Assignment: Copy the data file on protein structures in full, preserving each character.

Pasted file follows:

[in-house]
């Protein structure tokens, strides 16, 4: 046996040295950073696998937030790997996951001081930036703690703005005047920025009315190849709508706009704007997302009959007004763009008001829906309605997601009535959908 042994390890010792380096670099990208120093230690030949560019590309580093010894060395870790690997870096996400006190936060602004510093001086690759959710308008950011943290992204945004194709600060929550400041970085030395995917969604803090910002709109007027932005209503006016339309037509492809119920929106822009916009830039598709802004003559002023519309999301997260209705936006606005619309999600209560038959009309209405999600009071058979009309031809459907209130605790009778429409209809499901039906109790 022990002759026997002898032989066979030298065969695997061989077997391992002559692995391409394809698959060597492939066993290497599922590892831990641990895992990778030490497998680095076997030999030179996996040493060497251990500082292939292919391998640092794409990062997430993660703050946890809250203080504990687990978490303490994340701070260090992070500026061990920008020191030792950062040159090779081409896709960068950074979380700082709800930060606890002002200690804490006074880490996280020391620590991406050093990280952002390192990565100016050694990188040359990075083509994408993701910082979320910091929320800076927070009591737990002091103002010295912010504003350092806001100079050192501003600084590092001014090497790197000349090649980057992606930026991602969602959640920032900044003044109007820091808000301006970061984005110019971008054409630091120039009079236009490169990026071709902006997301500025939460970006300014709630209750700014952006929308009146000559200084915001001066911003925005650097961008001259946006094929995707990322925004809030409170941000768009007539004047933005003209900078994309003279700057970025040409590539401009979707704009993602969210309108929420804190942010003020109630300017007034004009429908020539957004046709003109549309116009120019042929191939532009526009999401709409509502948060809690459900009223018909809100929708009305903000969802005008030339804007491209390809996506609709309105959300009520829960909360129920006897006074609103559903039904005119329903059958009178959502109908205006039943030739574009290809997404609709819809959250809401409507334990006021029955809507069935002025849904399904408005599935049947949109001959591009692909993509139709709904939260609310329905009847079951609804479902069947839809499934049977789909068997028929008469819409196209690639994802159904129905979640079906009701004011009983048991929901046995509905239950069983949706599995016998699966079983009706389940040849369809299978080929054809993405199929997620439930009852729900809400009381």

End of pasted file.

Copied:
[in-house]
């Protein structure tokens, strides 16, 4: 046996040295950073696998937030790997996951001081930036703690703005005047920025009315190849709508706009704007997302009959007004763009008001829906309605997601009535959908 042994390890010792380096670099990208120093230690030949560019590309580093010894060395870790690997870096996400006190936060602004510093001086690759959710308008950011943290992204945004194709600060929550400041970085030395995917969604803090910002709109007027932005209503006016339309037509492809119920929106822009916009830039598709802004003559002023519309999301997260209705936006606005619309999600209560038959009309209405999600009071058979009309031809459907209130605790009778429409209809499901039906109790 022990002759026997002898032989066979030298065969695997061989077997391992002559692995391409394809698959060597492939066993290497599922590892831990641990895992990778030490497998680095076997030999030179996996040493060497251990500082292939292919391998640092794409990062997430993660703050946890809250203080504990687990978490303490994340701070260090992070500026061990920008020191030792950062040159090779081409896709960068950074979380700082709800930060606890002002200690804490006074880490996280020391620590991406050093990280952002390192990565100016050694990188040359990075083509994408993701910082979320910091929320800076927070009591737990002091103002010295912010504003350092806001100079050192501003600084590092001014090497790197000349090649980057992606930026991602969602959640920032900044003044109007820091808000301006970061984005110019971008054409630091120039009079236009490169990026071709902006997301500025939460970006300014709630209750700014952006929308009146000559200084915001001066911003925005650097961008001259946006094929995707990322925004809030409170941000768009007539004047933005003209900078994309003279700057970025040409590539401009979707704009993602969210309108929420804190942010003020109630300017007034004009429908020539957004046709003109549309116009120019042929191939532009526009999401709409509502948060809690459900009223018909809100929708009305903000969802005008030339804007491209390809996506609709309105959300009520829960909360129920006897006074609103559903039904005119329903059958009178959502109908205006039943030739574009290809997404609709819809959250809401409507334990006021029955809507069935002025849904399904408005599935049947949109001959591009692909993509139709709904939260609310329905009847079951609804479902069947839809499934049977789909068997028929008469819409196209690639994802159904129905979640079906009701004011009983048991929901046995509905239950069983949706599995016998699966079983009706389940040849369809299978080929054809993405199929997620439930009852729900809400009381």